What I Wish More People Knew About Hepatitis C

Written by Lucinda Porter
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In 1988, I needed a blood transfusion or I would die. The blood that saved my life was contaminated with hepatitis C virus. This potentially lethal and infectious microorganism is the most common blood-borne virus in the U.S. Some scientists estimate that more than 3 million people in the U.S. have hepatitis C; others put that figure closer to 5 million.

What is certain is that hepatitis C kills more people every year than HIV does. Millions of people in the U.S. do not know that they are infected and that they have a disease that can infect others.

Hepatitis C has occupied my life. As a nurse at Stanford Medical Center, I worked with hepatitis C patients. Now my work is writing, speaking, teaching and increasing awareness about this disease. I’ve written two books about it—Hepatitis C Treatment One Step at a Time and Free from Hepatitis C.

Here's what I want you to know: Hepatitis C is easier to bear if you have hope, and there is every reason to have hope. Hepatitis C is curable, with about an 80% success rate, but you can’t cure it if you don’t try, or even worse, if don’t know you have it.

What everyone needs to know about hepatitis C

There are more Baby Boomers with hepatitis C then any other age group. If you were born between 1945 and 1965, the Centers for Disease Control and Prevention (CDC) recommends one-time testing for hepatitis C. One in 30 Baby Boomers has it, so if you are one, or know a Baby Boomer, please help get the word out.

What is hepatitis C?

Hepatitis C is a virus that is passed via blood-to-blood if there is contact with infected blood. Injection drug use and blood transfusions prior to 1992 were common ways people acquired hepatitis C. Those in the military may have been exposed when jet guns delivered vaccines. Inhaled drugs, tattoos, and transmission from mother to baby are other potential routes of transmission.

Hepatitis C multiplies a trillion times a day in the liver, causing liver damage and a variety of symptoms. Fatigue is the most common complaint, but depression, and cognitive problems are frequently reported. Because the body’s immune system tries to destroy the virus, patients may experience muscle and joint pains, headaches, and dry mouth.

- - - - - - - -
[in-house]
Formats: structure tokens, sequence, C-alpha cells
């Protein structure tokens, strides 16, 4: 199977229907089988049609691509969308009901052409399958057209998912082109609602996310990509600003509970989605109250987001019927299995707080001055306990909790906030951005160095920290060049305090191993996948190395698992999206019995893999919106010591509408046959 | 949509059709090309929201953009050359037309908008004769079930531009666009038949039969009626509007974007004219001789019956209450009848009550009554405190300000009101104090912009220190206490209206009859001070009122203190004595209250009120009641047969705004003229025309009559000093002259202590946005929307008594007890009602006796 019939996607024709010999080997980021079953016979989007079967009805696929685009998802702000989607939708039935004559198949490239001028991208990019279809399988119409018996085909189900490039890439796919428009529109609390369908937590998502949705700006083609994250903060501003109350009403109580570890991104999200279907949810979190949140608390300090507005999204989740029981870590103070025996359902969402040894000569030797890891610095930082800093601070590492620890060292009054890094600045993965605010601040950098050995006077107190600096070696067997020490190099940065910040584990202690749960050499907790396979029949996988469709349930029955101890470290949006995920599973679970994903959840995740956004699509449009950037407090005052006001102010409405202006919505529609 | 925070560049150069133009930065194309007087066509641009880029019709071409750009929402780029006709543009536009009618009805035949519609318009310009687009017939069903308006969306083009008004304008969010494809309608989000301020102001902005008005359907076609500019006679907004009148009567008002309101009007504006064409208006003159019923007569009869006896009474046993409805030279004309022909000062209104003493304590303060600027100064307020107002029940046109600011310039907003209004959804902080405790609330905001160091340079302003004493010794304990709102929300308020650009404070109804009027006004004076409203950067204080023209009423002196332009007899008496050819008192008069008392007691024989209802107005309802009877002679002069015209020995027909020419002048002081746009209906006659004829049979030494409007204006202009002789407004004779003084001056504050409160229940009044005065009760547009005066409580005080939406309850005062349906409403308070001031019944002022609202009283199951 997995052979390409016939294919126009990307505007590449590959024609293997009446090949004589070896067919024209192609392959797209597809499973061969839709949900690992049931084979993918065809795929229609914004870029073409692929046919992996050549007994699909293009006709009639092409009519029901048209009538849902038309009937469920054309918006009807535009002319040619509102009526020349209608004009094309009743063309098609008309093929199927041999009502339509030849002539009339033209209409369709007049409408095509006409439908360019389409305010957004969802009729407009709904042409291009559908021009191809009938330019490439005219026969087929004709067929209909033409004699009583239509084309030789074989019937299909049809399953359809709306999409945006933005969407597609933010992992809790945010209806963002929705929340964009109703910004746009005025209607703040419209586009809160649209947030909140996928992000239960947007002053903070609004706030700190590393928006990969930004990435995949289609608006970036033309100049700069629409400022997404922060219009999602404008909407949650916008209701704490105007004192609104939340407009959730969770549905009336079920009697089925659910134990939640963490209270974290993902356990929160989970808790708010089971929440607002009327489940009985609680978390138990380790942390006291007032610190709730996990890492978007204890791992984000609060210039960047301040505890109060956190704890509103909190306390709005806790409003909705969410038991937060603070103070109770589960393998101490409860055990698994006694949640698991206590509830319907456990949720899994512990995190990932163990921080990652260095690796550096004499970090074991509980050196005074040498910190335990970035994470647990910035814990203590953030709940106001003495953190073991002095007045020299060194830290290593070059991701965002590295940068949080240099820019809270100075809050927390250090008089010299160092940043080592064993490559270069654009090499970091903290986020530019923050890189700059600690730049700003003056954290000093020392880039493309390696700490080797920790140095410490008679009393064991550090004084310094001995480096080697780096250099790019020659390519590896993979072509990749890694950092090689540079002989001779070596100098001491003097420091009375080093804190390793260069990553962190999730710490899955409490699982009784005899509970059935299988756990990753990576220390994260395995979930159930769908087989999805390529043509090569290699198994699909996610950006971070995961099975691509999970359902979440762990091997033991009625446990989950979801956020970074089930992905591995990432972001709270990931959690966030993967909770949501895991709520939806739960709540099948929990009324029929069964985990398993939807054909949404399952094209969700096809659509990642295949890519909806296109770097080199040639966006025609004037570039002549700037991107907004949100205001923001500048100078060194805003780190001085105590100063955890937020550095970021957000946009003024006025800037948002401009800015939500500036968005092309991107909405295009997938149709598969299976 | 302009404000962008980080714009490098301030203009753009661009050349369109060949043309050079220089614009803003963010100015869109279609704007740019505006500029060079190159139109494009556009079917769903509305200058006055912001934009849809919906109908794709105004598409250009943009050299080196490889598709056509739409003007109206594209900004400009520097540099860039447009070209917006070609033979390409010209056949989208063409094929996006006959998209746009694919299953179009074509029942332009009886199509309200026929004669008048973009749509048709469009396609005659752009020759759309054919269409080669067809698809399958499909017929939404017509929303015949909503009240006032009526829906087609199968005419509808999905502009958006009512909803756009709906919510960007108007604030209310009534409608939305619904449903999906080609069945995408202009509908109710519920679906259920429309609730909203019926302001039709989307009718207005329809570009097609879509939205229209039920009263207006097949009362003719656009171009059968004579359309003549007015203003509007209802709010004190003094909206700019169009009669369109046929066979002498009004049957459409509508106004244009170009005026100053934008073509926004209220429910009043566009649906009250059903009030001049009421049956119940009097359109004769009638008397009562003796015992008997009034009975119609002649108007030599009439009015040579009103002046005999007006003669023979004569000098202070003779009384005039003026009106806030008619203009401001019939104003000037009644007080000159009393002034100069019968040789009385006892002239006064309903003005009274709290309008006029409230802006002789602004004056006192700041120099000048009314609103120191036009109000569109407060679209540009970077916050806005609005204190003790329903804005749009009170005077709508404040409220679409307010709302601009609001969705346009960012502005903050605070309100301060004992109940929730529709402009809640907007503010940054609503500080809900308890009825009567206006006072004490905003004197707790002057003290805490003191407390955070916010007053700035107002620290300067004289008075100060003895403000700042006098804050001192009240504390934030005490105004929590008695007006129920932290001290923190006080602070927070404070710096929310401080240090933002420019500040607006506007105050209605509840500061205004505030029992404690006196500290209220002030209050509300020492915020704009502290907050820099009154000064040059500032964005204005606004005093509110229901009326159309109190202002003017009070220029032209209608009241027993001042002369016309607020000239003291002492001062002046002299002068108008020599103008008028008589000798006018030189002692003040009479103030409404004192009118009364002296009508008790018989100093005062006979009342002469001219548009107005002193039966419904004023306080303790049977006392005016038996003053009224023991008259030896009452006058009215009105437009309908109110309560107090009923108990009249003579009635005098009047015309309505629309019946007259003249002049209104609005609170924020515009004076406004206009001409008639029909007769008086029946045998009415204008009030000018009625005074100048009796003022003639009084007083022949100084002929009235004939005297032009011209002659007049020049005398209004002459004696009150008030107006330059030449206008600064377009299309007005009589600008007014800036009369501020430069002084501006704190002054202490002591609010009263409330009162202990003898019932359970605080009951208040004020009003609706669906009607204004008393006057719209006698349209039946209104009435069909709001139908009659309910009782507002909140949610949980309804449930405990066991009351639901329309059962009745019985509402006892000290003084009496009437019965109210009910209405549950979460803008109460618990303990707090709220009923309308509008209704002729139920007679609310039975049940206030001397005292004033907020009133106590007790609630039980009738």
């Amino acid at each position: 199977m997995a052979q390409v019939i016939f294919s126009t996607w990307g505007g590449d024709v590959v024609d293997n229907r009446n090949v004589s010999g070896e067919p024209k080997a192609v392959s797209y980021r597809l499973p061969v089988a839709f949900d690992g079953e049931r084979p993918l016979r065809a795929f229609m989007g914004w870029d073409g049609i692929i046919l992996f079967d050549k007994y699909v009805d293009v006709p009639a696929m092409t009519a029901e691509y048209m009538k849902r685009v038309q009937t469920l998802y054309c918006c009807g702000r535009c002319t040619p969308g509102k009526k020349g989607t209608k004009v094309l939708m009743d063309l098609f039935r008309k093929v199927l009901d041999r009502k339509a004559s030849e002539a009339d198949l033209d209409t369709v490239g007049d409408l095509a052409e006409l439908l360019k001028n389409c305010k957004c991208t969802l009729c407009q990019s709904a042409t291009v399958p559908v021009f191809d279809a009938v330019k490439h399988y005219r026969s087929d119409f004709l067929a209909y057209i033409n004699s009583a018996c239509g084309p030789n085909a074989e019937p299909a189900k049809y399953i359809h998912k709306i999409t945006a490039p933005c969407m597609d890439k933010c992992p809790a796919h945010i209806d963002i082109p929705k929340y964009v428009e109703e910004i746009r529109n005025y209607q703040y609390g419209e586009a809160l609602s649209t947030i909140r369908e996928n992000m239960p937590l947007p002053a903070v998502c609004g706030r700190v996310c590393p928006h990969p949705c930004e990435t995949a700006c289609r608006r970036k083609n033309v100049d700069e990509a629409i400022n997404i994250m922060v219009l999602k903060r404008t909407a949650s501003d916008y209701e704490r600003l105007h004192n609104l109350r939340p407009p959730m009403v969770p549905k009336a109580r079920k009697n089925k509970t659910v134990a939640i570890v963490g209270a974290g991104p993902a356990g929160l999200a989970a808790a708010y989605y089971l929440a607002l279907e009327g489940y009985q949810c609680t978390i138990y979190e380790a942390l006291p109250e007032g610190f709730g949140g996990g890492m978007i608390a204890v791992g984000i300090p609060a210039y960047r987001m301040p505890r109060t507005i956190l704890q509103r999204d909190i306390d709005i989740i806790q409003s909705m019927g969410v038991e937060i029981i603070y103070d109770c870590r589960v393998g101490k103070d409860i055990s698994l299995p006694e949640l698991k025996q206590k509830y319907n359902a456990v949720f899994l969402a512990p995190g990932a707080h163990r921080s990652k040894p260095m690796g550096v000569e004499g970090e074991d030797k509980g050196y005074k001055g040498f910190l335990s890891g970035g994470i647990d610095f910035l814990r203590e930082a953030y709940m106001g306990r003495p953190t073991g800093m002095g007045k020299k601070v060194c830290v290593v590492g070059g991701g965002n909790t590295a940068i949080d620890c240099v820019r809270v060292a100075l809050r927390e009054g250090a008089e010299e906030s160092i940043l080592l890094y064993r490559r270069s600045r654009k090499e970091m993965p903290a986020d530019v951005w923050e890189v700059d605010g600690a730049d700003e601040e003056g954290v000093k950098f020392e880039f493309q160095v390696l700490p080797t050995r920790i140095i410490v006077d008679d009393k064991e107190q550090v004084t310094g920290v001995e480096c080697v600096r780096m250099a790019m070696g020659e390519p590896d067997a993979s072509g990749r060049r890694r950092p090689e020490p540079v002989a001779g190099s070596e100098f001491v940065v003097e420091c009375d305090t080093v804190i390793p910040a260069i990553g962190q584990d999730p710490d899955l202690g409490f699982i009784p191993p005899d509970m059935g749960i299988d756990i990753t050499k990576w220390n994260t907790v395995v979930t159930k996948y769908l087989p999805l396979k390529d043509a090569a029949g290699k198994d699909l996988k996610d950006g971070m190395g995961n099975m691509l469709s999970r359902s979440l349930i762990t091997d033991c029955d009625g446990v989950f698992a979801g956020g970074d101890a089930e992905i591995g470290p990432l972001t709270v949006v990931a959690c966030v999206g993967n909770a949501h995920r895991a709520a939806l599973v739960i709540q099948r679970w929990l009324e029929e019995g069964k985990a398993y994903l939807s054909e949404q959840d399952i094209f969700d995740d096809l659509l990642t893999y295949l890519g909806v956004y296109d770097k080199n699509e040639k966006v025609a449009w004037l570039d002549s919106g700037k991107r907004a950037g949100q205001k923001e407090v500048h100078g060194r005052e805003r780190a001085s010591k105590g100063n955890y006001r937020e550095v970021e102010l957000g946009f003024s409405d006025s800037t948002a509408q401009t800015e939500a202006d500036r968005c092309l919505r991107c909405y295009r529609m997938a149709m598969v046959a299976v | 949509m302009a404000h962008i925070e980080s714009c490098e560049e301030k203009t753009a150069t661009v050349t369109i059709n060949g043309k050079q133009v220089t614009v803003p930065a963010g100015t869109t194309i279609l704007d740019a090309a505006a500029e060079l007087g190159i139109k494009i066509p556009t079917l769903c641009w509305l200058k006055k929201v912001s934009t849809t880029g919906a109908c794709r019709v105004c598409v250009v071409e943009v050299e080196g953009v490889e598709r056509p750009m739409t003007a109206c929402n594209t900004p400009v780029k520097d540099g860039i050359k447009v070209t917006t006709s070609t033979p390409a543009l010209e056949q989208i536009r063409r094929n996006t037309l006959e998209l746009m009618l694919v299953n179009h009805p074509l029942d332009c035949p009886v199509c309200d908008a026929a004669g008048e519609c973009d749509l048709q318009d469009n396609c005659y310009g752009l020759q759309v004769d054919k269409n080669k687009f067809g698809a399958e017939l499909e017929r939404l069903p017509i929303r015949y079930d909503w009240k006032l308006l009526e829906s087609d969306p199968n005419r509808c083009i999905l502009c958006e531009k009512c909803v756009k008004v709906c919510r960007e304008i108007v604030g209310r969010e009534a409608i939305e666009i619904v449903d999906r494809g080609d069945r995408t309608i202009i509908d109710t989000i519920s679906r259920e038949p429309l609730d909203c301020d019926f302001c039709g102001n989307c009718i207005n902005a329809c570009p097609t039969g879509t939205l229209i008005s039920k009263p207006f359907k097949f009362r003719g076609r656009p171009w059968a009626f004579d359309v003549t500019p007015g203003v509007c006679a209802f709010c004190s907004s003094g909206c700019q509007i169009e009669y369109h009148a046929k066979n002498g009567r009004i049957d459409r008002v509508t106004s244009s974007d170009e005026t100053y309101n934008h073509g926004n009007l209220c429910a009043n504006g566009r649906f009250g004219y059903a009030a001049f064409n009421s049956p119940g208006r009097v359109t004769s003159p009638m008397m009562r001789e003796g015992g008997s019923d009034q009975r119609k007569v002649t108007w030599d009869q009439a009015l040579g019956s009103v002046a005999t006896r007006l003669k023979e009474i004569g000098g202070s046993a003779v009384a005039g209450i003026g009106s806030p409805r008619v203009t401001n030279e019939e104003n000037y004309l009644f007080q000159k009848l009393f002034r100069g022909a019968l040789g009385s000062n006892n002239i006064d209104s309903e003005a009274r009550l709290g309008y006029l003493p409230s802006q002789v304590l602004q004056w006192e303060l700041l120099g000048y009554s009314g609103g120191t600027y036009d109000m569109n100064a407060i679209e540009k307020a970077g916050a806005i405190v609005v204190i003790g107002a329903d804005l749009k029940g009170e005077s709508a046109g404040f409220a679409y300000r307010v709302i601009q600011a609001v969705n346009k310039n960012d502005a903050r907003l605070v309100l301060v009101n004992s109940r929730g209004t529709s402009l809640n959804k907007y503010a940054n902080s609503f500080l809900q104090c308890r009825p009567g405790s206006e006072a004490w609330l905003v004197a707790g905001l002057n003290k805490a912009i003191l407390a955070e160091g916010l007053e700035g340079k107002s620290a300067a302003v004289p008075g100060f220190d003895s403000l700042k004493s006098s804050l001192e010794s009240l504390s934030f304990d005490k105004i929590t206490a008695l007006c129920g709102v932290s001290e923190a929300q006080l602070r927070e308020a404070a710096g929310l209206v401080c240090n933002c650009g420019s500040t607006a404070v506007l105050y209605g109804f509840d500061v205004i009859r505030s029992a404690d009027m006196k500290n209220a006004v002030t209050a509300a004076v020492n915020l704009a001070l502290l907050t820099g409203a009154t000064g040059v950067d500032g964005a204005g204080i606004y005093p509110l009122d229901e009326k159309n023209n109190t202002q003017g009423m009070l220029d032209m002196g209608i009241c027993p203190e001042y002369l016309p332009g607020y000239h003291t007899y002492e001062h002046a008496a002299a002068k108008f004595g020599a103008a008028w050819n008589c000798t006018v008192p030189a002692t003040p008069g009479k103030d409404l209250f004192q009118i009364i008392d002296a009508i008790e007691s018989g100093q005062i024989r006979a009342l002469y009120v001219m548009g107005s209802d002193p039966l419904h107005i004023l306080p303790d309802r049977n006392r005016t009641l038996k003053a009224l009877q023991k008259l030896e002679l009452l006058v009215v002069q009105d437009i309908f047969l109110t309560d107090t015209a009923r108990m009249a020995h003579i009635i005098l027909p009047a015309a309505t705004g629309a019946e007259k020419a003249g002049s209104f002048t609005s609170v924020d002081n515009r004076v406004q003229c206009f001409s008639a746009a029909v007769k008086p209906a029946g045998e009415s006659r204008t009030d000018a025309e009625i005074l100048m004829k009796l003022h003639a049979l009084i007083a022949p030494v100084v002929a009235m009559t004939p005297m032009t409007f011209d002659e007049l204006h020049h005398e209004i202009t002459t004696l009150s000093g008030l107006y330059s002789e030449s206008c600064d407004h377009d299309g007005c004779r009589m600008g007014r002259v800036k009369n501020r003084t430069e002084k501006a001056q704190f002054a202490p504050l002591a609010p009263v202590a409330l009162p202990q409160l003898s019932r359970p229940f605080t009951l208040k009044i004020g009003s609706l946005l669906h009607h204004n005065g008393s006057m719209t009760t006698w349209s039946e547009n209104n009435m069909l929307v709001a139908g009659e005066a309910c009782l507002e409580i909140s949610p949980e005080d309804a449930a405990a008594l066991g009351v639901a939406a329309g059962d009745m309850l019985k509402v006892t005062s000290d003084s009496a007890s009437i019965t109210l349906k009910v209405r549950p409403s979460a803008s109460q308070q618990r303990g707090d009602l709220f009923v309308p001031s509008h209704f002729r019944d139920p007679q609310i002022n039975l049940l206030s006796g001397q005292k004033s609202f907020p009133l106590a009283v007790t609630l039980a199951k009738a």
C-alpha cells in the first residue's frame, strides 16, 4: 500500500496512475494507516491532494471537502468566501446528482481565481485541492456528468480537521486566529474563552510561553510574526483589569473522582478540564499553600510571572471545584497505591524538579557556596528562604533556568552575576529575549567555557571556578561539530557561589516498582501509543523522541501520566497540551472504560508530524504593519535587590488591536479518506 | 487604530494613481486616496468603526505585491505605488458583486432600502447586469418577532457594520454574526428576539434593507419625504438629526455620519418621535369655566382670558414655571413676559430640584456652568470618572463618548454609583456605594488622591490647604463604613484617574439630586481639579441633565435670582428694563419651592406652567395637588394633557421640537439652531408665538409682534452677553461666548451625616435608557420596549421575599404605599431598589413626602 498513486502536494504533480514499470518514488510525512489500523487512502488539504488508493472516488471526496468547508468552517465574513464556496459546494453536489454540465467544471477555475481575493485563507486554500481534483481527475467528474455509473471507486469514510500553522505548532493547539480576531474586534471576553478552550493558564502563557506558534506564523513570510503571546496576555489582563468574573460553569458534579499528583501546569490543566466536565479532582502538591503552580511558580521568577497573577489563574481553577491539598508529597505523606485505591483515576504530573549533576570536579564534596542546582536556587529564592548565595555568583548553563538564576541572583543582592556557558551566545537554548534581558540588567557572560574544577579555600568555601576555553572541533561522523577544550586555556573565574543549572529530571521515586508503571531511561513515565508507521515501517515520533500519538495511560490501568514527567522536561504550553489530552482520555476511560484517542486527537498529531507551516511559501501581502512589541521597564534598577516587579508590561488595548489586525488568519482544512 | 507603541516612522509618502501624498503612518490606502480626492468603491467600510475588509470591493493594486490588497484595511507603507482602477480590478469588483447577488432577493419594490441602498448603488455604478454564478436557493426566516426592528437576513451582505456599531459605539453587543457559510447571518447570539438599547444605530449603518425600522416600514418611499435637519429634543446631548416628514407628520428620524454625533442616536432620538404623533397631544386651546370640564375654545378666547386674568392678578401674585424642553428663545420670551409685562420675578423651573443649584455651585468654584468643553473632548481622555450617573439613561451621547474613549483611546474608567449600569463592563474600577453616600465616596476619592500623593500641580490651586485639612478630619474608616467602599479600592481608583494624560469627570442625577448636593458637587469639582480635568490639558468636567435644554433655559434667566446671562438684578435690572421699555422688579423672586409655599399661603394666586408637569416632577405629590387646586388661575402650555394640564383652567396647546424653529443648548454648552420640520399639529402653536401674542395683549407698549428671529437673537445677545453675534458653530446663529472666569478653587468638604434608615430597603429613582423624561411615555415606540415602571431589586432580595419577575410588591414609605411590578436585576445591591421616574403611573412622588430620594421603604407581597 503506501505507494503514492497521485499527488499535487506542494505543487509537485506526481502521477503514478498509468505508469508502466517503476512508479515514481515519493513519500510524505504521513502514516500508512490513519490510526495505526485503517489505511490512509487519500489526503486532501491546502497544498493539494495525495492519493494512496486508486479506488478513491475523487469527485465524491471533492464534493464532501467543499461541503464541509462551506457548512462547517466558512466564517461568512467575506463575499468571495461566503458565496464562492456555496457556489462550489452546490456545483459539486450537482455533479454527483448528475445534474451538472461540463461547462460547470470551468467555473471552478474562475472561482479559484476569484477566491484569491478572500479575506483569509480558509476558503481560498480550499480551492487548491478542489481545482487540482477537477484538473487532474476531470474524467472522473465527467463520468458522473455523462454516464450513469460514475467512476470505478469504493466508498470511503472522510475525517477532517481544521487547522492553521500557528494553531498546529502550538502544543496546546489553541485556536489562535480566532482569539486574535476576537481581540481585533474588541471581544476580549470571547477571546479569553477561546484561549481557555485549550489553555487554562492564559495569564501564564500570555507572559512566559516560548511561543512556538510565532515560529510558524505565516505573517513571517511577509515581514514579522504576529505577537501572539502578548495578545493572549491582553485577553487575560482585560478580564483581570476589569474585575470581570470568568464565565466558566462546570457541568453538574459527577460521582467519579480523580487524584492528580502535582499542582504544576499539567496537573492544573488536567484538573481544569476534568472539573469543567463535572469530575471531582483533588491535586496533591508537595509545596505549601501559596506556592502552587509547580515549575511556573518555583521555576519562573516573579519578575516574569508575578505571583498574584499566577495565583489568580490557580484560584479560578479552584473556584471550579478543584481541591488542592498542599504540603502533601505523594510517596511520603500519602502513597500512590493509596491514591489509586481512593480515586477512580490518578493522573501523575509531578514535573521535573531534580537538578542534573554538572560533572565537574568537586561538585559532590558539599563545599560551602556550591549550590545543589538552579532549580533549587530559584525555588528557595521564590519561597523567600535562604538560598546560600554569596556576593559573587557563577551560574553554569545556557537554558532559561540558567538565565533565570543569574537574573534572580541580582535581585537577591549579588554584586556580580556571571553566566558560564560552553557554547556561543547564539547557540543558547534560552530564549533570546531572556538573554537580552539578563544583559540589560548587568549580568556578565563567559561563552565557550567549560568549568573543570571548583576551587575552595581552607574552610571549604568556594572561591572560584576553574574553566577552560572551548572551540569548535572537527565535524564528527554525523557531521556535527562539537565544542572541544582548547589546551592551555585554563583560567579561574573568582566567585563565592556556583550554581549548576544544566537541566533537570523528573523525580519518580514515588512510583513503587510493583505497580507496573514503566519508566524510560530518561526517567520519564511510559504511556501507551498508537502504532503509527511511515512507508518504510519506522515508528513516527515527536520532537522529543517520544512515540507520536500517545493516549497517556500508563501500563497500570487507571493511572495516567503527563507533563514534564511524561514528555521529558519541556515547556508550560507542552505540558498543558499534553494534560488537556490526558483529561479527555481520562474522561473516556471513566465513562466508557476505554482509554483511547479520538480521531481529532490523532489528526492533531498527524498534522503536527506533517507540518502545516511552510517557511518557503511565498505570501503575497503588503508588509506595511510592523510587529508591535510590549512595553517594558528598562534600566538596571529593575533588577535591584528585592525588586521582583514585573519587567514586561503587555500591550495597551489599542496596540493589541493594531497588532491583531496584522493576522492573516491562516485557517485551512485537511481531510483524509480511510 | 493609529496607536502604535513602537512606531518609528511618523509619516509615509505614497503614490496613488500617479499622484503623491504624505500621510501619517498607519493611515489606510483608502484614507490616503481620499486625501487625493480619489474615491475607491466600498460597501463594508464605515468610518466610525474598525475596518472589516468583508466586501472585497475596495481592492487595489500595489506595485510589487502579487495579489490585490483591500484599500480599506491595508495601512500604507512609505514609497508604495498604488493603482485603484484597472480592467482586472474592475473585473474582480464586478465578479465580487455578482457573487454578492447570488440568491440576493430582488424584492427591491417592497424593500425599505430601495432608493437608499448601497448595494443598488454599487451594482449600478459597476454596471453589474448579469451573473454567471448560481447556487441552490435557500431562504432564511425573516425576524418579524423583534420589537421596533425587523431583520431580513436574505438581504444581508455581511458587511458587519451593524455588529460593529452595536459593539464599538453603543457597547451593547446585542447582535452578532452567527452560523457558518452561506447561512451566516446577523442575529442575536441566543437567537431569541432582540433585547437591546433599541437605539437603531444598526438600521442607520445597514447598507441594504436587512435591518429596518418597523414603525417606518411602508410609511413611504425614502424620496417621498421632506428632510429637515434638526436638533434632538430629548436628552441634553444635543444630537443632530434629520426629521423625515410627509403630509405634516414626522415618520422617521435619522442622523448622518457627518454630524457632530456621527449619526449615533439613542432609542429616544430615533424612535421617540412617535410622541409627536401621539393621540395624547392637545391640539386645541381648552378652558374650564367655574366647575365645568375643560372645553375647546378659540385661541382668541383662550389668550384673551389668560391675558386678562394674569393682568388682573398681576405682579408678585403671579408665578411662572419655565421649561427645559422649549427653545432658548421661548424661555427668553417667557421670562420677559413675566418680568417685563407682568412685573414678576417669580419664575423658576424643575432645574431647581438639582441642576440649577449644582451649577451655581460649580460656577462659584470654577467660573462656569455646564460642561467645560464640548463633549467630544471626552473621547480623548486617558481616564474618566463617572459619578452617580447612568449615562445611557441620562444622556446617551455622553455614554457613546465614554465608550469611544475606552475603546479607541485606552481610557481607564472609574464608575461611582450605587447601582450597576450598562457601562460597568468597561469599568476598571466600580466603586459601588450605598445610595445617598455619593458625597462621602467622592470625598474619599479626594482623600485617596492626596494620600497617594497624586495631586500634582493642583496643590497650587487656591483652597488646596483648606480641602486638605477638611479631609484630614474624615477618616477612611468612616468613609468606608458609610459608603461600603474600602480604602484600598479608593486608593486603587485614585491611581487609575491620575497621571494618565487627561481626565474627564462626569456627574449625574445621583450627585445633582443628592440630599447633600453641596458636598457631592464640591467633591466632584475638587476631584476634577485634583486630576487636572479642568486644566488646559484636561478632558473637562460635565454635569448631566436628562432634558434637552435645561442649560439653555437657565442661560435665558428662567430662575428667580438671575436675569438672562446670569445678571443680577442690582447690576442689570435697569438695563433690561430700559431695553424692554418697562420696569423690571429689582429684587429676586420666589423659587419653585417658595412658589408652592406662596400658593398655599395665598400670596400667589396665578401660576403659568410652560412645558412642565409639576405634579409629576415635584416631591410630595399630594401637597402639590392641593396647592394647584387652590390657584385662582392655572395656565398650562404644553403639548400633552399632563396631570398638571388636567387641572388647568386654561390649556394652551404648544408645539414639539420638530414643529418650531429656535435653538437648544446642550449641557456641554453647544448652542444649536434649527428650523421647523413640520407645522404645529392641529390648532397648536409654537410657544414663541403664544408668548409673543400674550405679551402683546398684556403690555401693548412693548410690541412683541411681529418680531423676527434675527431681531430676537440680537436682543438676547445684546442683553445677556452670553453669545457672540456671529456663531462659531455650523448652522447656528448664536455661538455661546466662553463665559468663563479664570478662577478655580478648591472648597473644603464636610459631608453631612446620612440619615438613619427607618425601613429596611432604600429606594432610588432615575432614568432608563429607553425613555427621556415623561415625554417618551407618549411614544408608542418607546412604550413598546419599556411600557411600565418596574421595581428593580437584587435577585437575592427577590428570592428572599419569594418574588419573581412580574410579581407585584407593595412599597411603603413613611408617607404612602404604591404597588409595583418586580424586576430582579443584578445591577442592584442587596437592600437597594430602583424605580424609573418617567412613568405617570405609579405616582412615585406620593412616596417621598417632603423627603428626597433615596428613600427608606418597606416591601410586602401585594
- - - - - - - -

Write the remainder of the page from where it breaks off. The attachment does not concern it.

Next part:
Sometimes other organs are affected and people with hepatitis C are at higher risk for other diseases and death from causes other than just from liver-related ones. At its worst, hepatitis C can cause severe scarring of the liver, a condition known as cirrhosis. Those with cirrhosis are at risk for liver cancer, end-stage liver disease, and death.

For many, the emotional burden that accompanies hepatitis C can be worse than the physical one. Hepatitis C has the power to rob people of hope. Patients wonder what this virus will do to them, their families, and their dreams. Fear of infecting others is a frequent burden, as patients obsess over whether they have done all they can to protect those with whom they come in contact. Finally, there is hepatitis C’s stigma, brought on both because of having an infectious virus, and its association with injection drug use. For some, hepatitis C’s stigma is a heavier burden than the virus is.

A Mind-Body Approach to Hepatitis C

When I was first infected with hepatitis C, there was no treatment for it. I quickly realized that my best strategy was to stay healthy. I chose a holistic approach, caring for my mind, body, and spirit. Since everything goes through the liver, this means I am careful about what I ingest, breathe, and put on my skin. This is true for everyone, since we all have livers. However, a liver with hepatitis C needs special care.

The irony of having hepatitis C is that because of it, I turned to holistic medicine. Because of hepatitis C I exercise every day. Because of hepatitis C I eat a healthy diet and maintain a normal weight. Because of hepatitis C I meditate and sleep 7 to 8 hours every night. Living with hepatitis C is like having a small voice in my head—it reminds me to eat a lot of vegetables, to abstain from alcohol, to pursue humor and to stay grateful.

My hepatitis C story is not about getting sick; it is about reclaiming my life. Holistic medicine has served me for more than 25 years, and supported me through three hepatitis C treatments. During my last treatment, holistic medicine gave me the strength to finish my most recent book, Hepatitis C Treatment One Step at a Time. If I can do it, anyone can.

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